IFRS, US GAAP and Mexican FRS: similarities and differences* The Summary
A comparison of IFRS, US GAAP and Mexican FRS
PricewaterhouseCoopers México Mariano Escobedo 573, Col. Rincón del Bosque. C. P. 11580, México, D. F. Tel.: 5263 6000 Fax: 5263 6010
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A closer look
A sampling of differences
This publication is designed to alert companies to the scope of accounting changes that IFRS conversion will bring and to stimulate executive thinking and preparation. With that in mind, the body of the publication provides an overview of some differences between IFRS, US GAAP and Mexican FRS(1). The differences with US GAAP included are considered relevant because some Mexican entities may have had identified the differences between Mexican FRS and US GAAP for example for a listing in the US and might find helpful this reference. This section provides a summary of some of the similarities and differences discussed in more detail on the complete publication. No summary publication can do justice to the many differences of detail that exist between US GAAP, IFRS and Mexican FRS. Even if the guidance is similar, there can be differences in the detailed application, which could have a material impact on the financial statements. In this publication, we have focused on the measurement similarities and differences most commonly found in practice. When applying the individual accounting frameworks, readers must consult all the relevant accounting standards and, where applicable, their national law. Listed companies must also follow relevant securities regulations and local stock exchange listing rules. (1) Mexican Financial Reporting Standards - Mexican FRS. The references included herein are identified considering the new guidance effective from January 1, 2009
Broad-based differences in the accounting for the provision of services (US GAAP generally prohibits the approach required by IFRS) may impact the timing of revenue recognition. Differences involving the separation of multiple deliverable arrangements into components, and the allocation of consideration between those components, may impact the timing of revenue recognition. Where differences exist, revenue may be recognized earlier under IFRS and Mexican FRS(1). The guidance in IFRS with respect to how customer loyalty programs are treated may drive significant differences. The incremental cost model that is permitted under US GAAP is not accepted under IFRS and Mexican FRS(1). (1) Mexican FRS requires following the IFRS guidance for revenue recognition as there is no specific standard in accordance with the framework except for construction contracts where specific literature exists under Mexican FRS. When transitioning to IFRS, the accounting policy should be revisited.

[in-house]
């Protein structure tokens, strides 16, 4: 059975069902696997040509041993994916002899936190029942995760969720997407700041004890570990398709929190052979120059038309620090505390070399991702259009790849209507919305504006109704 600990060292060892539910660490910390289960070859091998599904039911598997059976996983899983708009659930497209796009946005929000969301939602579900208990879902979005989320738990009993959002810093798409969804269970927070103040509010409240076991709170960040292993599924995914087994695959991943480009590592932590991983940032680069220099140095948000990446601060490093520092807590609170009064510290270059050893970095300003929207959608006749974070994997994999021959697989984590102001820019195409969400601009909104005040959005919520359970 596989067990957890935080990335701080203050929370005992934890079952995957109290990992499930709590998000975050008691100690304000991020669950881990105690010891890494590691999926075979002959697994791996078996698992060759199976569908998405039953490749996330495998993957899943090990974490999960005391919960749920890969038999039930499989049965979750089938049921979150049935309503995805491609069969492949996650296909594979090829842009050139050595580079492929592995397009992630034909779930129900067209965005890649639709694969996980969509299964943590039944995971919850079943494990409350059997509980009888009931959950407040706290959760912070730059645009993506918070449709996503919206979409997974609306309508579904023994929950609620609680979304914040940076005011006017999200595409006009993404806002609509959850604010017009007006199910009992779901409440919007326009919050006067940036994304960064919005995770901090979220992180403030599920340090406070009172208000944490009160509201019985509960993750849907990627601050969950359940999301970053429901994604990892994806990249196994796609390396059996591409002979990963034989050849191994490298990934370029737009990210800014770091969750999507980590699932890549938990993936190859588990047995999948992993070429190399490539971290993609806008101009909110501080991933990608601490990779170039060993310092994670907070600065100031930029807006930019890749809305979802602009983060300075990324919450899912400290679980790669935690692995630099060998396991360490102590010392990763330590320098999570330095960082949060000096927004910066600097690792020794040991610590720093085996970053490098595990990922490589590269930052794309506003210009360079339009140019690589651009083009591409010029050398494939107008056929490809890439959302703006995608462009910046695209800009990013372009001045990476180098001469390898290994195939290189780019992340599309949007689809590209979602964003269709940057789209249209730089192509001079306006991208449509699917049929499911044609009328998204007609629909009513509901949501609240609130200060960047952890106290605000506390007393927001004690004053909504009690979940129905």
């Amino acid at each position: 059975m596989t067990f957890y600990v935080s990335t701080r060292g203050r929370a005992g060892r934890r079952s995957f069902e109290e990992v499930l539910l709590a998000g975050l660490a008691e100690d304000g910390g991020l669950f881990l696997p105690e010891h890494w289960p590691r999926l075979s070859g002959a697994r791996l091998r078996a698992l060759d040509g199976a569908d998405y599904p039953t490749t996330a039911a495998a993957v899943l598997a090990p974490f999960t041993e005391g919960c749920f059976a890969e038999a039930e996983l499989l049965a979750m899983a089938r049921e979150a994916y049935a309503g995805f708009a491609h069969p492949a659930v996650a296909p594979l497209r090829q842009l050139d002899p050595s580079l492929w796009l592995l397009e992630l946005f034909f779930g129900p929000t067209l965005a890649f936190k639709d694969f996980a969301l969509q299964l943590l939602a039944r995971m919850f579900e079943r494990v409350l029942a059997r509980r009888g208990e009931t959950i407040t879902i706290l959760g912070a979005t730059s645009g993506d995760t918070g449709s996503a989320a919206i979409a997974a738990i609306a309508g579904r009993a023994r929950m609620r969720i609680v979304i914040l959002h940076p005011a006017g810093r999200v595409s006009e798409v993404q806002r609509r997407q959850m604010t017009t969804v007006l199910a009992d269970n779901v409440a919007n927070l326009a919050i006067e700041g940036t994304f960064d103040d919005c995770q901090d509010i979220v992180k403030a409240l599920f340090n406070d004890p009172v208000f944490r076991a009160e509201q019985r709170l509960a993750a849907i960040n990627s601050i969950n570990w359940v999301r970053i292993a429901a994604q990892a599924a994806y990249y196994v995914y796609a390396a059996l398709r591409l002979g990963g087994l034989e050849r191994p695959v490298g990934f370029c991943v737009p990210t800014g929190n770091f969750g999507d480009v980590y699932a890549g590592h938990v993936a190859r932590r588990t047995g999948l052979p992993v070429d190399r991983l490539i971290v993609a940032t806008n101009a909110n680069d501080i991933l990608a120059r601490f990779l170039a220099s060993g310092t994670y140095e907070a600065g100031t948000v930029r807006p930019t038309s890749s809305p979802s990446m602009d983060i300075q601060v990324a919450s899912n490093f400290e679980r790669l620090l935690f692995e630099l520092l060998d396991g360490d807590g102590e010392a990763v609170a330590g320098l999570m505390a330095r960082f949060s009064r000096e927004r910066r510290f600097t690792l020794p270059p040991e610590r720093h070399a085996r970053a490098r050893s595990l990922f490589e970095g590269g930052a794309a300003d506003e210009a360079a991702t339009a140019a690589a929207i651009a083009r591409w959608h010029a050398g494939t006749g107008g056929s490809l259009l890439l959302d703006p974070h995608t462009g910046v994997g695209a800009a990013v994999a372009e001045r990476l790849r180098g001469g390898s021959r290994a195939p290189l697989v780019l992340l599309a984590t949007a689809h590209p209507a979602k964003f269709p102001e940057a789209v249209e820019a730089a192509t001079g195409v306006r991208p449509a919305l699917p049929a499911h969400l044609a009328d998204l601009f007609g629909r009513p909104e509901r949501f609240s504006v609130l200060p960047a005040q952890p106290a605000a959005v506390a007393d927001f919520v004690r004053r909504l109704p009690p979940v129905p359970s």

Expense recognitionshare-based payments
Companies that issue awards that vest ratably over time (e.g., 25% per year over a four-year period) may encounter accelerated expense recognition as well as a different total value to be expensed, for a given award, under IFRS and Mexican FRS (2). Income tax expense (benefit) related to share-based payments may be more variable under IFRS. There are differences as to when an award is classified as a liability or as a component of equity. Those differences can have profound consequences, since awards classified as liabilities require ongoing valuation adjustments through earnings each reporting period, leading to greater earnings volatility. (2) For Mexican FRS, the IFRS guidance for share based payments was followed until December 31, 2008, as there was no...
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